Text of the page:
Can you explain why the colour red is so difficult to photograph?
It doesn’t seem to matter whether the subject itself is red or if it is bathed in red light, as the result is nearly always the same – a red area with no detail. Videos seem to suffer very badly and I have noticed the effect on television programmes such as Strictly Come Dancing, especially when the contestants wear red costumes.
I wonder why the television programme makers use it so much when the result is so poor. - Chris Watkis
This problem is to do with the capability of the human eye. At some stage, mammals lost the ability to distinguish three colour stimuli, reducing it to two. Primates have re-evolved this ability by splitting the long wavelength cones into two types (called M and L). The result is that instead of distinguishing well-separated spectra (as do birds, which can see red and green separately), our red and green vision largely overlaps.
To replay colour images we need to stimulate the red and green cones separately to reproduce the same stimuli that the original mix of photon wavelengths would have produced. Because of the closeness of the M and L cone response – G (green) and R (red) respectively – this becomes very hard. Ideally, we would choose emitters with wavelengths that excited one and not the other, so where one would have a strong response the other would have a weak one.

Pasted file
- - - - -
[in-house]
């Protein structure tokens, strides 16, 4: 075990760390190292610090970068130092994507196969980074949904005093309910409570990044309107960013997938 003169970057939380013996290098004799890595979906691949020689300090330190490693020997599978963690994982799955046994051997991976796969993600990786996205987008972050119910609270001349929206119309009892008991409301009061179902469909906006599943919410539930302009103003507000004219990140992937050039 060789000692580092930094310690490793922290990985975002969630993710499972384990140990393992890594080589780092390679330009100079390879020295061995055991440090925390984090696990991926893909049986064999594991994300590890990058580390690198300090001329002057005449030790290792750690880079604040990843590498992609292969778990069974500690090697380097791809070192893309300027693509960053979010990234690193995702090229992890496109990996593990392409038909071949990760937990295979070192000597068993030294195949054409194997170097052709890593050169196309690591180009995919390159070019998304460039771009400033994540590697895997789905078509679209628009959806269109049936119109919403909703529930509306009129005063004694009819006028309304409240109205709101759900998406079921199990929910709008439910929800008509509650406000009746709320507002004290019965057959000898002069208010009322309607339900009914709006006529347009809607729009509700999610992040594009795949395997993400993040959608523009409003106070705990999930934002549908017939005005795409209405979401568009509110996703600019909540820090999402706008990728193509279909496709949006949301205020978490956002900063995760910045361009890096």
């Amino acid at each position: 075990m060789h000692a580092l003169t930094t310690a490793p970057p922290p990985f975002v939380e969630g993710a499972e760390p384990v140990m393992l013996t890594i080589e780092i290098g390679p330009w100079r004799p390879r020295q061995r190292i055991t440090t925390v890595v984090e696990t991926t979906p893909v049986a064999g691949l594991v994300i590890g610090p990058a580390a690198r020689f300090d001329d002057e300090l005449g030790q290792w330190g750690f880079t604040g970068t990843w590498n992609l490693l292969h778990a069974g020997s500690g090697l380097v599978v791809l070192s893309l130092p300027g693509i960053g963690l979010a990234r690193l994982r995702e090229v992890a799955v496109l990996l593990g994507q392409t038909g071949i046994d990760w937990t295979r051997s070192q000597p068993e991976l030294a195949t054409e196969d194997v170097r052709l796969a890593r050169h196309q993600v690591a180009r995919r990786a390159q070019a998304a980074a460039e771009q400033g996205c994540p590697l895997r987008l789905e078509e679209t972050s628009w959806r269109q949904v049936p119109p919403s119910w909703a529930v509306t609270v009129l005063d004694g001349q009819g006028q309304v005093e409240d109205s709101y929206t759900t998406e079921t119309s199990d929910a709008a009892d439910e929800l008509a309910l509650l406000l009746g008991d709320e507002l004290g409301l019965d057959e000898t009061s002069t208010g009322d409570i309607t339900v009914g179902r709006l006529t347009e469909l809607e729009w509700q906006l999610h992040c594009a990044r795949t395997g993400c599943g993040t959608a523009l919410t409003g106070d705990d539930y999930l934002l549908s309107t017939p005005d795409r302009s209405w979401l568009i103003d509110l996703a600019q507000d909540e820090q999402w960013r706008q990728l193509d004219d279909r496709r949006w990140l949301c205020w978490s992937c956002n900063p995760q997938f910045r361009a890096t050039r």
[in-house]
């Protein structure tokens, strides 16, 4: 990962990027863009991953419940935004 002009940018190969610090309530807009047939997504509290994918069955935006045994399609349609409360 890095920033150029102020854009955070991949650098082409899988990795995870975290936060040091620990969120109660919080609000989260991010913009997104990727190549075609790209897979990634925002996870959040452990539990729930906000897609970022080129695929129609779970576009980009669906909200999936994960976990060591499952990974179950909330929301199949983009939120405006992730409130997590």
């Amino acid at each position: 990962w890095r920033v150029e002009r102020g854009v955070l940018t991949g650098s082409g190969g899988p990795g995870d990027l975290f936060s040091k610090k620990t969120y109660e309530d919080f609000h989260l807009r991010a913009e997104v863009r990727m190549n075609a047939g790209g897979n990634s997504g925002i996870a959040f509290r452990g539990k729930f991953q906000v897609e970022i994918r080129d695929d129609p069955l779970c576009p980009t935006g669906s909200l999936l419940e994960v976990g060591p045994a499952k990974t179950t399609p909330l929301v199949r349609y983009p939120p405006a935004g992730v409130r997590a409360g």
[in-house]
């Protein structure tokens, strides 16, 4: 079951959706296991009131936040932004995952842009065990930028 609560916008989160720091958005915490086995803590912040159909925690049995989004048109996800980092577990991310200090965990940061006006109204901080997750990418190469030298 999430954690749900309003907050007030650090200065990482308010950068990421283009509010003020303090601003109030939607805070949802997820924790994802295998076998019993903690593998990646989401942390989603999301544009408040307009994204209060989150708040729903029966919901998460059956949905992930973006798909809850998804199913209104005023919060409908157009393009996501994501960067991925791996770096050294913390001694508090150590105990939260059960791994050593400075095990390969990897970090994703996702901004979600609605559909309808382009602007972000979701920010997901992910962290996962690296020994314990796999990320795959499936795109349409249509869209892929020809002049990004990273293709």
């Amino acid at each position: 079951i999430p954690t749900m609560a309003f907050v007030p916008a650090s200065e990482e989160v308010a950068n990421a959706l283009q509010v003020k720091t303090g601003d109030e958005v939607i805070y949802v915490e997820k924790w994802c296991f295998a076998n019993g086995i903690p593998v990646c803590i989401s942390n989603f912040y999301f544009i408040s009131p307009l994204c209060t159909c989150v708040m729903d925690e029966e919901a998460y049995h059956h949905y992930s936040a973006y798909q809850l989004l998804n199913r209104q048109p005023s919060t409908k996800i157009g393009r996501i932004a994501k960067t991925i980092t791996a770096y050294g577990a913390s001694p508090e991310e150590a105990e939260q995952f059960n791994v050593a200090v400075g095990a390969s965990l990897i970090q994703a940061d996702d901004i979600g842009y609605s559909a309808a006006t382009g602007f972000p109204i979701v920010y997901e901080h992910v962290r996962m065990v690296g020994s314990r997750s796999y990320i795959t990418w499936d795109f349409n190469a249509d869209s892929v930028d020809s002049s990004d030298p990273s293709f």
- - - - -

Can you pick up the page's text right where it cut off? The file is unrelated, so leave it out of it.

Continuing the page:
If we were birds, this would be easy: we’d use a green emitter at 500nm wavelength (where the green is at a peak and the red gives very little response) and the red at 580nm (where the red cones are at their peak and the greens give little response).
However, if we used the peaks for human vision we’d need to use 550nm for green and 580nm for red. The result, however, would be that a ‘green’ stimulus would give almost as much red response as green, and vice versa.
A further problem is that we don’t want to compromise the green, because this is where most of the luminance information resides – the area where we see the most detail.
So, what is usually done is that the red emitters are placed lower down the spectrum, where they can give more separated excitation of the red cones. The cost is that the red cones are not very efficient at those wavelengths, so the red vision will suffer from higher noise, and will tend to saturate at a lower perceived brightness (because it is using more of the available brightness range just to register).
Reproduction of reds is always problematic, but it’s a human vision problem more than a technological one. Where modern digital methods have helped is computing the excitations required, taking into account the overlaps in response.